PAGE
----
The story of Hawas and the workers at the Mansoura Espana factory reflects the struggle of millions of workers for economic justice under Mubarak’s regime, and how little has changed since the regime fell. The Associated Press pieced together the events from more than a half-dozen interviews with factory workers, relatives, witnesses, bank officials and a lawyer for one of the workers, as well as police, prosecutor, forensic and medical reports.
Mansoura Espana was set up in the early 1980s in the Nile Delta, producing ready-to-wear garments for the local and international market. It was located in Talkha, a city of 1 million neighboring the provincial capital of Mansoura and encircled by some of Egypt’s most fertile land.
But urban encroachment is slowly eating away at tens of thousands of acres of agricultural land, worked largely by peasant farmers. Red brick buildings are sprouting in the place of crops, with exposed steel girdings rising from the roofs to make way for added floors.
The development has made land prices in the Nile Delta at least rival those in the capital, Cairo, about a three hours’ drive to the south.
By 2006, factory workers said, the owners of Mansoura Espana wanted to sell, knowing that the real estate alone would bring in more money than the company could generate. A buyer was reportedly looking at the land to expand the campus of a private university nearby.
The factory was losing money every year, and the owners delayed paying salaries and government-mandated bonuses. The workers saw this as a management strategy to whittle down the workforce, and pushed back.
In 2006, they held a three-day strike that won them six months of pay through a government emergency fund.
About a year later, they embarked on a 64-day sit-in on the factory floor. For two months, men and women slept under the same roof, defying strict social taboos. Deeply religious husbands made the trip to the plant daily to bring food for their wives in a show of support.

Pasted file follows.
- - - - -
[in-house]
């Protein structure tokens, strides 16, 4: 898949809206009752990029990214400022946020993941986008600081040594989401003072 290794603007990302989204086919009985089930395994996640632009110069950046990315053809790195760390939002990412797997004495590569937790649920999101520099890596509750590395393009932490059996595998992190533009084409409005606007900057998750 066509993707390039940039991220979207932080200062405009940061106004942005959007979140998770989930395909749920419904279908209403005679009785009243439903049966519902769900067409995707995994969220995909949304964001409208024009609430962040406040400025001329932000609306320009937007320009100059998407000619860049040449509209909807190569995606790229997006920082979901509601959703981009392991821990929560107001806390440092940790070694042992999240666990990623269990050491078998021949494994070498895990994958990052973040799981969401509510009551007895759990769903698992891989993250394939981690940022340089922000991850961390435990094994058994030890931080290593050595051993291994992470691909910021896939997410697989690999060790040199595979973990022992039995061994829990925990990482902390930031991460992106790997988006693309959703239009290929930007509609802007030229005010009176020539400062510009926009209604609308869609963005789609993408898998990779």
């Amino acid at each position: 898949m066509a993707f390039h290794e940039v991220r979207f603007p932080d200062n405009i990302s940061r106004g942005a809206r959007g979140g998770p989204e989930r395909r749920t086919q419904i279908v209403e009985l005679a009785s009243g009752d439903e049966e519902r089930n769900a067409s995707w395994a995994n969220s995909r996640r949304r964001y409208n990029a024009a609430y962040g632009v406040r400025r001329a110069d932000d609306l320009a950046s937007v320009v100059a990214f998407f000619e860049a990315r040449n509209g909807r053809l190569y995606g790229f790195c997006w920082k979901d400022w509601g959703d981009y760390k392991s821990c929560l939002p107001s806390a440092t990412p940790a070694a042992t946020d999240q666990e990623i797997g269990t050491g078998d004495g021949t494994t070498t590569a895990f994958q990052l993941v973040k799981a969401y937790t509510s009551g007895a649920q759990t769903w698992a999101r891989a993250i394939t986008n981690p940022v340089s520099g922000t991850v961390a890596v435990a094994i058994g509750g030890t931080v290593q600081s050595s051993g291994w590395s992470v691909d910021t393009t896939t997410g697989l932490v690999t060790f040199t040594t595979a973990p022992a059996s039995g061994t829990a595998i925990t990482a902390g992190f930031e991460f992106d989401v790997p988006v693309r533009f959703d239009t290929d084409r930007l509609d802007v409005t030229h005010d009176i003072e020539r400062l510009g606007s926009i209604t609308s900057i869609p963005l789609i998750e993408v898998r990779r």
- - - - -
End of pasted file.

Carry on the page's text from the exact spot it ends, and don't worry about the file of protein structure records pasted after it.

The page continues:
“The factory was a small Tahrir Square,” Abdel-Fattah Hawas, Mariam Hawas’ uncle, said in homage to the epicenter of the national uprising.
Hawas was one of the workers who camped out.
“I told her not to leave until she got her rights,” said her husband, Bayoumi Abdel-Latif Bayoumi.
The sit-in ended when officials promised to pay bonuses for 2007. But no sooner than one strike was settled, another began — almost monthly for the next three years.
From a business standpoint, this was a company that should never have been, said Ali El-Hosary, the banker who got saddled with the troubled factory.
El-Hosary came on board at United when it was set up in 2006 from the merger of three public sector banks with a massive portfolio of non-performing loans and investments. That portfolio totaled 6.4 billion pounds ($1.1 billion) and included Mansoura Espana.
“What was the bank’s administration going to do?” he asked. “We essentially inherited a pile of garbage. But we had to wake up the dead, and Mansoura Espana was among the dead.”
From day one, it was clear that wasn’t going to happen.
The company’s debts were five times higher than the roughly $500,000 the company started with in capital, and the management was incompetent, el-Hosary said. There was no system to track operating expenses. The workers were poorly trained and inefficient, he maintained, and the machinery was inadequate.
“They bought a bunch of sewing machines like you’d have at home,” he scoffed. “How are you going to compete with Asian nations ... with that kind of equipment?”
Selling Mansoura Espana was just good business, and in any case, the bank was required to unload toxic assets by law.
In November 2010, after repeated delays, a deal was completed with an Egyptian investment and development firm.
All along, el-Hosary clashed with the striking workers. Once they held him hostage for five hours during a protest.
Seven court verdicts were handed down against him, with sentences ranging from six months to a year, after workers filed claims over unpaid benefits.
El-Hosary described the garment factory employees as “exactly the same as someone who comes out at you at night and demands everything that’s in your pocket.”
After working at the factory for 24 years, Hawas earned about $1.40 a day, or $50 a month. It was hardly a living wage, although not unusual in a country where the World Bank estimates that more than 40 percent of the population lives near or under the poverty line of $2 a day.